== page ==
What is a total pancreatectomy?
A total pancreatectomy is a pancreatic cancer treatment option that is performed as a last resort option when no other treatments are available.
During a total pancreatectomy, your surgical team will remove your pancreas, gallbladder, common bile duct, duodenum, lymph nodes and spleen.
This procedure requires the expertise of highly trained surgical specialists to ensure positive outcomes.
Who is a candidate for a total pancreatectomy?
A total pancreatectomy is not a commonly used procedure. You may be a candidate for this complex procedure if all other options have failed or are not available. Your doctor and entire surgical team will evaluate your case to determine if a total pancreatectomy is an option for you.
Complications associated with a total pancreatectomy
A total pancreatectomy is a complex and risky procedure. Your doctor will review all potential complications before scheduling surgery. Complications may include:
- Weight loss — you may lose 15 pounds or more after a total pancreatectomy.
- Diabetes — patients who have pre-diabetes may be diagnosed with diabetes after surgery because the pancreas has been removed. The pancreas regulates the body’s blood sugar.
- Pancreatic enzyme insufficiency — because the pancreas has been removed, you may develop pancreatic enzyme insufficiency and need pancreatic enzyme replacement therapy.
- Delayed stomach emptying — as the stomach recovers, it may take longer to empty food after surgery.
- Severe bleeding — some patients may require a blood transfusion after a total pancreatectomy.
What to expect during a total pancreatectomy
In preparation for the surgery, your care team will give you a general anesthesia, so you will be asleep during the procedure. You will be attached to a breathing machine, so you are able to breathe under the anesthesia. A tube will also be placed through the nose and into the stomach to help control nausea and vomiting. Your surgeon will then make an incision into the abdomen and inspect the pancreas and surrounding organs.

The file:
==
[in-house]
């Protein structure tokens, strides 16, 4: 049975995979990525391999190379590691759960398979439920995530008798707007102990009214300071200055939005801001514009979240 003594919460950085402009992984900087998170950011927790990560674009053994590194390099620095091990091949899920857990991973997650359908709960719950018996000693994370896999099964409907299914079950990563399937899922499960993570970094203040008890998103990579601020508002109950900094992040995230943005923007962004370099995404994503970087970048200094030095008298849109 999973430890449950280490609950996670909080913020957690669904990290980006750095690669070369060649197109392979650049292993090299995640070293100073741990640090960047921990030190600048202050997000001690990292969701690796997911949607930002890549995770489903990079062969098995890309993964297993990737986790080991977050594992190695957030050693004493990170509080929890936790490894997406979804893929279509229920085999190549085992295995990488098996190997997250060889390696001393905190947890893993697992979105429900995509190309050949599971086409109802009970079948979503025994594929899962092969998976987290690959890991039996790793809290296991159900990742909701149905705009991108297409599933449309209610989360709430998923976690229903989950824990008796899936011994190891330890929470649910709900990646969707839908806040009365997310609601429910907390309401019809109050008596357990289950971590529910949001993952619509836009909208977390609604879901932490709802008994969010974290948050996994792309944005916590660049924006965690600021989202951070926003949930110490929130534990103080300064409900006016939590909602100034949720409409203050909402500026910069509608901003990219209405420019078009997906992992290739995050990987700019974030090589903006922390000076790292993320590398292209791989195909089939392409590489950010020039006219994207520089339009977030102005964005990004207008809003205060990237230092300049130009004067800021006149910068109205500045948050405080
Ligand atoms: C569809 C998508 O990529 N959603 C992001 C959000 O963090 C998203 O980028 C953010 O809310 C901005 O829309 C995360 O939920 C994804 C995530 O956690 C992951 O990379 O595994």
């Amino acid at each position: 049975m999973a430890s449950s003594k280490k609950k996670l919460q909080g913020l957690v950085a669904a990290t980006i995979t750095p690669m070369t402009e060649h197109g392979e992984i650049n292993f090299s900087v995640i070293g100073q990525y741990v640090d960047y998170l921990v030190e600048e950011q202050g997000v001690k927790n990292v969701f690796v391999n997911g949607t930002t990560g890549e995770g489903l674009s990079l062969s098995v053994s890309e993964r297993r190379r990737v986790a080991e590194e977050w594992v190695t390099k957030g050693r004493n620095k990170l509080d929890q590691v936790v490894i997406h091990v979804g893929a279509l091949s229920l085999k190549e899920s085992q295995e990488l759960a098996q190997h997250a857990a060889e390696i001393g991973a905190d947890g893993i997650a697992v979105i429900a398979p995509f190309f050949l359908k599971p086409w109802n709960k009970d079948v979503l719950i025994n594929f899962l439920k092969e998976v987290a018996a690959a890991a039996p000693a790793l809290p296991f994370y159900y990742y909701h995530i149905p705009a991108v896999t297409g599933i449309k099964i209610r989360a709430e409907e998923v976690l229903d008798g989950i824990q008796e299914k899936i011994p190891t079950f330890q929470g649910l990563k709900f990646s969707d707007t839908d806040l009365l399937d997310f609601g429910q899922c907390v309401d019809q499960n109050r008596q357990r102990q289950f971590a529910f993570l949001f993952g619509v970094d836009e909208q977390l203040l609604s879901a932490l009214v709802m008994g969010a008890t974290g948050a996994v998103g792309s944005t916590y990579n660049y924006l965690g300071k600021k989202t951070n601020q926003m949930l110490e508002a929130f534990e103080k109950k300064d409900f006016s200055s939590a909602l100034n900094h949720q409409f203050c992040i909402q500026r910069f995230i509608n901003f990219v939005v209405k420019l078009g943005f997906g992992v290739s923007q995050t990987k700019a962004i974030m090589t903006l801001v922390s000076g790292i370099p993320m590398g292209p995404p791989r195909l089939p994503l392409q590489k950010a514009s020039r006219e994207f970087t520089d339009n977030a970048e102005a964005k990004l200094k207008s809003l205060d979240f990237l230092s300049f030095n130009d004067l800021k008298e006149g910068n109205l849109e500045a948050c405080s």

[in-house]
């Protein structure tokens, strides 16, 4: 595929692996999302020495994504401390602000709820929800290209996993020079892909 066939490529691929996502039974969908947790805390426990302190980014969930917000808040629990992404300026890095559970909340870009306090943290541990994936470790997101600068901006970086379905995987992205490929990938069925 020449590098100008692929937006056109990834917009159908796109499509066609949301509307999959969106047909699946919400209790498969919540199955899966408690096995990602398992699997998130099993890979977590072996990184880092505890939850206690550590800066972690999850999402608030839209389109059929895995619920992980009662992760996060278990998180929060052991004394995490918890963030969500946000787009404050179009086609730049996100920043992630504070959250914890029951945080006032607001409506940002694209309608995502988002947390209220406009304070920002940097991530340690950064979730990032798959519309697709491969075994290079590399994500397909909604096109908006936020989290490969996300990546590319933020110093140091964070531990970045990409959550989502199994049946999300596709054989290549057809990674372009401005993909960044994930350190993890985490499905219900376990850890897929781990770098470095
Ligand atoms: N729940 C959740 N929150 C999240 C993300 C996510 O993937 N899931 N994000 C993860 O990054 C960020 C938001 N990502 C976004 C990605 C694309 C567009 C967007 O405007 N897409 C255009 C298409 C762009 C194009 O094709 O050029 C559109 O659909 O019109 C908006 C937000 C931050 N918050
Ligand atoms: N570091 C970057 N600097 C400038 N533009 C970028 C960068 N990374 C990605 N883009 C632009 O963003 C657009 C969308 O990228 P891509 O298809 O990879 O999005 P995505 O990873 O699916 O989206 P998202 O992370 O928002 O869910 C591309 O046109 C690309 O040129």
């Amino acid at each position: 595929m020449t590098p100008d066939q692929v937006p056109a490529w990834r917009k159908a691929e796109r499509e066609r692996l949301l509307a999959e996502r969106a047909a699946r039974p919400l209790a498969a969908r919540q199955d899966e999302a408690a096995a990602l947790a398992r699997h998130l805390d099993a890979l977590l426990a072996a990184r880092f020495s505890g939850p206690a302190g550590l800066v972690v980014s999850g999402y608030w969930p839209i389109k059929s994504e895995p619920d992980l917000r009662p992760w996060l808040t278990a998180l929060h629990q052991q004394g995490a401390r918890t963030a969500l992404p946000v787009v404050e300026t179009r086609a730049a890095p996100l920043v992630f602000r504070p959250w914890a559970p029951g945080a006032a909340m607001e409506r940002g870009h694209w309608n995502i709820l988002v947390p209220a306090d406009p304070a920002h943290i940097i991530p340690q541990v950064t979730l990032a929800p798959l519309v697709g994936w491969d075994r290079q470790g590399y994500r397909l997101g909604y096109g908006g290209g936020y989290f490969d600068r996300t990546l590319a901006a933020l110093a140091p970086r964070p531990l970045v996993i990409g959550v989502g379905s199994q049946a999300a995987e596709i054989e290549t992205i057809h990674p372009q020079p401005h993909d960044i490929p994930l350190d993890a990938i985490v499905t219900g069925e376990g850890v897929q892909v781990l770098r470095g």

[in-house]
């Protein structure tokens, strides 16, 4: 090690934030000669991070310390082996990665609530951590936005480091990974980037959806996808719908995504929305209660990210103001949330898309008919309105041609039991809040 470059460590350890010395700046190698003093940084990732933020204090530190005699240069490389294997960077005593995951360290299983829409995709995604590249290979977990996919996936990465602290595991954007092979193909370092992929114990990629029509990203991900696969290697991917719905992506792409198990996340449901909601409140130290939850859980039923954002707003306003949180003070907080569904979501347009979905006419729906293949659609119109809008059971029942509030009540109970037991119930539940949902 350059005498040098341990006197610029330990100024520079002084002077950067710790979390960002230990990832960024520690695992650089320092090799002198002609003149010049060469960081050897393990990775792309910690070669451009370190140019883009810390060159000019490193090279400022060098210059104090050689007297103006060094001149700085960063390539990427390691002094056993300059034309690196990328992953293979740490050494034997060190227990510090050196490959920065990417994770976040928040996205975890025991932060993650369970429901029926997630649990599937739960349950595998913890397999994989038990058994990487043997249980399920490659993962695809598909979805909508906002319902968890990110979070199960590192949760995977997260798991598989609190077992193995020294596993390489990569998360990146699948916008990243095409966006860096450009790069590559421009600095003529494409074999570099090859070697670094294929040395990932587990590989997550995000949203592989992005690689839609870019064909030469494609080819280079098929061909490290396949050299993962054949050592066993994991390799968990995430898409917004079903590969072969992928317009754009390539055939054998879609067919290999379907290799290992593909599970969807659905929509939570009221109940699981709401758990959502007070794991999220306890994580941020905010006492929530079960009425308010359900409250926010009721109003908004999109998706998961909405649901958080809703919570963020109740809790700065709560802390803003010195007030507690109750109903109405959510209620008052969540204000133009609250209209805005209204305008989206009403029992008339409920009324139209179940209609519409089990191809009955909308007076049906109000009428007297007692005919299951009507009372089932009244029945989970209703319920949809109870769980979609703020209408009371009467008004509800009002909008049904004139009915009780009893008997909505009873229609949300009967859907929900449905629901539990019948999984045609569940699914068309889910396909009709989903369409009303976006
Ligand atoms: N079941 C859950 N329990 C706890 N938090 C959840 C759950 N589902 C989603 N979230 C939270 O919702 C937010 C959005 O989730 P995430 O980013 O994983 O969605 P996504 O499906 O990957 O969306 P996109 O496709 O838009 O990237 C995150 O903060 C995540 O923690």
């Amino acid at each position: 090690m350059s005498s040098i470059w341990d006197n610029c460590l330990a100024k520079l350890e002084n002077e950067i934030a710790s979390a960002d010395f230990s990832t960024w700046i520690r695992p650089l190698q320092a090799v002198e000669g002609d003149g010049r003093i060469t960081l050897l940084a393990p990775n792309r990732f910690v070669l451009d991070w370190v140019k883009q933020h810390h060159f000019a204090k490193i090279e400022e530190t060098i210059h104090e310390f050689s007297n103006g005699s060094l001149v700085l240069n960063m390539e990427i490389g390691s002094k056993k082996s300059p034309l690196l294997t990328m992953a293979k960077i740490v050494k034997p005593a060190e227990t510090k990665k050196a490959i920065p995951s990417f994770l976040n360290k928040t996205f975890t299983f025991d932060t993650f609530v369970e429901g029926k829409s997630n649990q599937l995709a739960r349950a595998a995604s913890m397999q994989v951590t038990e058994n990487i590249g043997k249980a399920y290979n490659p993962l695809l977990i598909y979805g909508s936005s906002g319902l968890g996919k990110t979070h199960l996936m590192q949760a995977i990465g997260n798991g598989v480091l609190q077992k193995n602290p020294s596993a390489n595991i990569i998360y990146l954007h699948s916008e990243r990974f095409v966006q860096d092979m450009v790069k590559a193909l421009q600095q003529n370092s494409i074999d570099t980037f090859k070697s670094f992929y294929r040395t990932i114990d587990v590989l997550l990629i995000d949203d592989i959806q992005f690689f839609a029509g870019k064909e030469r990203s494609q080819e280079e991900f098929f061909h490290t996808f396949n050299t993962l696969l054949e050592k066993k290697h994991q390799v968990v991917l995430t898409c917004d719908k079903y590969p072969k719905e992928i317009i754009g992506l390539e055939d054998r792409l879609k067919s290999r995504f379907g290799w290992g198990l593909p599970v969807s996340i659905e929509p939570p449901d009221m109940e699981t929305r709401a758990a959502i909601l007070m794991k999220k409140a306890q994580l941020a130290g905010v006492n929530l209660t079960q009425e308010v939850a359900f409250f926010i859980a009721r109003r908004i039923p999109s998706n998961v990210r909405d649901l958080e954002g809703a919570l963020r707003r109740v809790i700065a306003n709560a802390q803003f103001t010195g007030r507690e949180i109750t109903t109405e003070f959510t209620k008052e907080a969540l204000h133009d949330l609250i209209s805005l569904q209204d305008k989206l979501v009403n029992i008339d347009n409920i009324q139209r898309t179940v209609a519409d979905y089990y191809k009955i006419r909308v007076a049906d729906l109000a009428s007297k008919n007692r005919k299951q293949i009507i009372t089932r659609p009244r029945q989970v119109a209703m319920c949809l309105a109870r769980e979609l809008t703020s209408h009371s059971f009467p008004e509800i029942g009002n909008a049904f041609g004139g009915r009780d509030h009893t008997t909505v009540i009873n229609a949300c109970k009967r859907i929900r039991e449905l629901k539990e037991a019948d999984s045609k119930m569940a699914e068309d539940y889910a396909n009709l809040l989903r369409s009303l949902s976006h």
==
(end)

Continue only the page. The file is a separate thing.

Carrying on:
Once your surgeon has deemed the surgery safe to perform, your surgeon will remove your entire pancreas, part of your stomach, your duodenum (first part of the small intestine), your gallbladder, your spleen and the end portion of your common bile duct. When these organs are removed, your surgical team will reconnect your remaining portion of the stomach to the jejunum (second part of small intestine).
A total pancreatectomy takes from four to eight hours to perform, depending on the complexity of your case.
Recovery from a total pancreatectomy
You may need to stay in the hospital for as long as two weeks after a total pancreatectomy. Directly after the surgery, you will be transferred to a Post Anesthesia Care Unit (PACU) for close monitoring. When you are stable, you will be moved to a surgical hospital floor for further monitoring. You will likely need pain medication to relieve the pain associated with the invasive procedure.
The drainage tubes placed in your abdomen during surgery will remain in place until your surgeon deems it safe to take them out. Some patients will be discharged with the drainage tubes in place. If you need the drainage tubes at home, your surgeon will give you detailed instructions on how to manage them at home.
Your doctor will evaluate your recovery to determine when you can begin eating again. You will need to start with clear liquids and slowly move to regular food as tolerated.
Your doctor will advise you how quickly you can start to move. Unless you have complications, you should be able to sit in a chair and take a shower within two days of surgery. In some cases, you may be given nutrition via an IV to ensure you meet your nutritional needs.
Total recovery time is as long as eight weeks post-surgery. Follow your doctor's instructions on how quickly you can resume your normal routine.